Out my window in the plane, trees grow near dry tributaries that stretch across the sand like the veins of a drying country. Small circular compounds number that number no more than 15 make up villages sprinkled across the harsh desert, each next to its lifeline, the dry river bed known here as a wadi. Red sand stone and dry green shrubs contrast the neutral sand that covers most the land. As we head South, there is more vegetation and less dry open pits of the Sahara.
Once landed we quickly stop at UNHCR, many of the same faces as only a few months ago greet me with the traditional three kisses to the cheeks. A quick but causal stop with camp police that leaves us free to move back and forth for the week.
We are pressed for time to test equipment for World Refugee Day so we drive to the outskirts of the camp. Kids surround us quickly and Eric begins set up of the technical equipment. Ian, Carlos and I begin to walk the camp and of course, we are taken in by laughing, name repeating, scurrying bare feet of children and the sounds of a refugee camp.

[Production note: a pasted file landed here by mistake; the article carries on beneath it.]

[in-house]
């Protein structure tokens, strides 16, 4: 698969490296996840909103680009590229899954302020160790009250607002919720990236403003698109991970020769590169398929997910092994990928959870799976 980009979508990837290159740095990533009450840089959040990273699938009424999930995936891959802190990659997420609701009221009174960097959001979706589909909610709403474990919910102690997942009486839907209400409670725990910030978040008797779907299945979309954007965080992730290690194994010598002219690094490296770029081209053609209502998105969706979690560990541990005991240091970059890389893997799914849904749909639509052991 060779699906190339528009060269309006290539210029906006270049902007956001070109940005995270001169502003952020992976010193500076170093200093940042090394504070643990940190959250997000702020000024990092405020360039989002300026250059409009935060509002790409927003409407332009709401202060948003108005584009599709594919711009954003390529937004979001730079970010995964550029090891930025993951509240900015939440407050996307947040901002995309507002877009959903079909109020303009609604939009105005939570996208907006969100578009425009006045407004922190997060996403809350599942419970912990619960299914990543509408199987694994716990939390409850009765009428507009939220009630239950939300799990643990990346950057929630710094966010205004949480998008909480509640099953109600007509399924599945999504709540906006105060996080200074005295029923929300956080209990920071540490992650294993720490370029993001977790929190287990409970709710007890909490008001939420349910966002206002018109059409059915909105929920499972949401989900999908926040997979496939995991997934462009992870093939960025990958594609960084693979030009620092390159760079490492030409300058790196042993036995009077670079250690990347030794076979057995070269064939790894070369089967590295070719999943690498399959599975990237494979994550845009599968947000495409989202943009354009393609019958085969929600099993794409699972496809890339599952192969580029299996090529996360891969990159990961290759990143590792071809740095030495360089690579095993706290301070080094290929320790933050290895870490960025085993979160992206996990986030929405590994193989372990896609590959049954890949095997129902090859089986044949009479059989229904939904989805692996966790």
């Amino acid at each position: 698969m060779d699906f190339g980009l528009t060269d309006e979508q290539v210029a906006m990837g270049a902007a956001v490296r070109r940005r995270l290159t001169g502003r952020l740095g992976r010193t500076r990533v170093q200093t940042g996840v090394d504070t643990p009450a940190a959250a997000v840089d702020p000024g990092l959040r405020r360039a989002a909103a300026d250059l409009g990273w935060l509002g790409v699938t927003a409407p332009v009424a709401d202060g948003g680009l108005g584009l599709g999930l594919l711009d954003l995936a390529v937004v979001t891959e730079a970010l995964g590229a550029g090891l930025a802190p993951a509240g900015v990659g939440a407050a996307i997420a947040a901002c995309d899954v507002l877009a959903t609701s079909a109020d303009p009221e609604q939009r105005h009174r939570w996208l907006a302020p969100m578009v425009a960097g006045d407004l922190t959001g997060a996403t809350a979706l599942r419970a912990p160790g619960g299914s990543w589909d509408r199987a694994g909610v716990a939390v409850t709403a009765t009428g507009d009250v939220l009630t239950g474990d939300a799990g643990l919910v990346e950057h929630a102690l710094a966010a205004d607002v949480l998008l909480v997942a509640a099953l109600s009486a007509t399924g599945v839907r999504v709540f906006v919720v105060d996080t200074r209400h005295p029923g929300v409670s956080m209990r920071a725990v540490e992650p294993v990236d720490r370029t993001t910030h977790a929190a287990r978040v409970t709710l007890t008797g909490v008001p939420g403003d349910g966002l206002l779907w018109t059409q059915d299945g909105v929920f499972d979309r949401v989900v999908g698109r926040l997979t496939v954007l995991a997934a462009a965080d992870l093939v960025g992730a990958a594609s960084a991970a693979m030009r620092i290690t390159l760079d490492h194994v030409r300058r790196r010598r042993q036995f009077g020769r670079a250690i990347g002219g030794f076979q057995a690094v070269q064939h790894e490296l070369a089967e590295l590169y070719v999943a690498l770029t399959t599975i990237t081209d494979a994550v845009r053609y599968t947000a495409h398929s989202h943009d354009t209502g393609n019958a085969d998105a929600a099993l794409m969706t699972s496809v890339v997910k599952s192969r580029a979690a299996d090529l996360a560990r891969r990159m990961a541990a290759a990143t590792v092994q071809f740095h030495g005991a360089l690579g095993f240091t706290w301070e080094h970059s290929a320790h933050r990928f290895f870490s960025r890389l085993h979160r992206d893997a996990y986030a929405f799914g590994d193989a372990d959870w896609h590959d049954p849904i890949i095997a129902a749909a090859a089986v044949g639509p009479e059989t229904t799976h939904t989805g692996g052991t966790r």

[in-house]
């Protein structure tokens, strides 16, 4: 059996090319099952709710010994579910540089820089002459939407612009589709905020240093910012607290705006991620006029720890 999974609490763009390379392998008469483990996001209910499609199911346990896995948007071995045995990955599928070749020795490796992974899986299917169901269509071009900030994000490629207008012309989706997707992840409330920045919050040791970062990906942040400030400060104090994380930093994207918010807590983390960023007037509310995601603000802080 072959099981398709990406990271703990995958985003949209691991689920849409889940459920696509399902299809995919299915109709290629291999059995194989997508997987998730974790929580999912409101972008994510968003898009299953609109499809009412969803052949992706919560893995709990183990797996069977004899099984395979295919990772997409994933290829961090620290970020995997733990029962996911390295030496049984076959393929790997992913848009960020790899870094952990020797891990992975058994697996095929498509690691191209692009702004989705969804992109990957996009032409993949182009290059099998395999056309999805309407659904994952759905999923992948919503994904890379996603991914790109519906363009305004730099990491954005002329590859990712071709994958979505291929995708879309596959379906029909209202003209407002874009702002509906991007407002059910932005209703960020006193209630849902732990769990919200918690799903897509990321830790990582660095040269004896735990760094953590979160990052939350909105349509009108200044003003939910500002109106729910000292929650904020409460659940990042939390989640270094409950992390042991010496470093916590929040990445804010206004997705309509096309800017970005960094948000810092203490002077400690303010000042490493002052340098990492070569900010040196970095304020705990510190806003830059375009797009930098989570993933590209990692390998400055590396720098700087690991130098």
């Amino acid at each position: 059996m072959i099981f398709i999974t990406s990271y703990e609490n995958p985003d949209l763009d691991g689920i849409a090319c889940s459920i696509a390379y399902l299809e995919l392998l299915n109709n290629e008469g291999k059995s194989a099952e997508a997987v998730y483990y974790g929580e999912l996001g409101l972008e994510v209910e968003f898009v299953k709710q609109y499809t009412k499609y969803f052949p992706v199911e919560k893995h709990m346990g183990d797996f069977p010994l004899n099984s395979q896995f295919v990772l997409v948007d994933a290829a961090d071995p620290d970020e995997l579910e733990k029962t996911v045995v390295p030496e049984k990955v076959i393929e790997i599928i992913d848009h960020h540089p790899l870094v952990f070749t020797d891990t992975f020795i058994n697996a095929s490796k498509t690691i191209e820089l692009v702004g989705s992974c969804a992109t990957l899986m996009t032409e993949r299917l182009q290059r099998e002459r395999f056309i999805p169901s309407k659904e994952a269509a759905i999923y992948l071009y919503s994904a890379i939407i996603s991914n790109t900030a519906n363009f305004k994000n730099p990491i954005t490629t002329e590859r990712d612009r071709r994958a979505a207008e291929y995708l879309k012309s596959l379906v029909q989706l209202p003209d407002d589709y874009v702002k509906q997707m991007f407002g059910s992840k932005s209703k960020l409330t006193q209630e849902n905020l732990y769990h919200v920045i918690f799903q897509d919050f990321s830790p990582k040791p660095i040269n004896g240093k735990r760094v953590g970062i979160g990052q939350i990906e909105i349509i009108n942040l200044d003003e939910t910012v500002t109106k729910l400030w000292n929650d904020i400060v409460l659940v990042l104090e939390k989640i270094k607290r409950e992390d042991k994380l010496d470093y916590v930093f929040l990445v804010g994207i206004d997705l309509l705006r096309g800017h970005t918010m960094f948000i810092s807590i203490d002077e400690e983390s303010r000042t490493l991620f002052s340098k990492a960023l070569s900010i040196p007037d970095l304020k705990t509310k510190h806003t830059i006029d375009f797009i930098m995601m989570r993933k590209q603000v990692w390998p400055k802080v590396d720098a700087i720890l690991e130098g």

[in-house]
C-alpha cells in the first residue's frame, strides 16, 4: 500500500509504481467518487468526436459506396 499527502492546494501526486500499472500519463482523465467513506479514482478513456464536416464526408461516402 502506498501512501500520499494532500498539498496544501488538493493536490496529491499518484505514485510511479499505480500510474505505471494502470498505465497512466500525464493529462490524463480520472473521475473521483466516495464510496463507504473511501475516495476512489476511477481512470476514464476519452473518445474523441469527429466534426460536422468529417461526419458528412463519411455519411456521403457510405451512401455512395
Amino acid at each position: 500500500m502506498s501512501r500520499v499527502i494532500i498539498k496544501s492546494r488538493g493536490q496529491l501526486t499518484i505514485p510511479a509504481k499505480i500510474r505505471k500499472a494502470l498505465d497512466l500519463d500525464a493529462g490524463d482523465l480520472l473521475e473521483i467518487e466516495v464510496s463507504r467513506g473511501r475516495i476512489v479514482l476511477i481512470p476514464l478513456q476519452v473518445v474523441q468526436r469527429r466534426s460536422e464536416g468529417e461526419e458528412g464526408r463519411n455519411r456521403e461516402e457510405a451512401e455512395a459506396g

Grain mill beating in the distance. Laughter and shrieks. “Salaam Malakam.” “Malakam Salaam.” “Humdallah.” “Akram, Akram,” as the kids point to themselves, asking for the next picture to be of them.
Singing draws us towards the teen center. Before I even enter, a familiar face and an outreached hand, Suliemen, our dear teacher friend from New Sudan school. Selma and Zam Zam are in the choir. I give Selma a big hug. I missed her on our last trip because I was sick. Another big hug, I tell her my mother loves and that I promise to find her again. Ali, Zaineb, Amouna, they all begin to gather. And as a family of old friends, we walk back towards the water tower to find Gabriel. We laugh and giggle, speak broken English and hold hands. Amouna teases me as she always has.
Once back home at our Intersos compound, I begin to feel sad. Many of the children we played with today do not know Darfur. They are too young. They only know the life of a refugee in a camp. They have not felt their culture alive in their homeland. They have not danced on their soil, nor been feed from their mother land. Their veins and blood are Sudanese, but much longer in camps like these, their entire traditional world will be like the tributaries spreading from the wadi, dried veins of a country.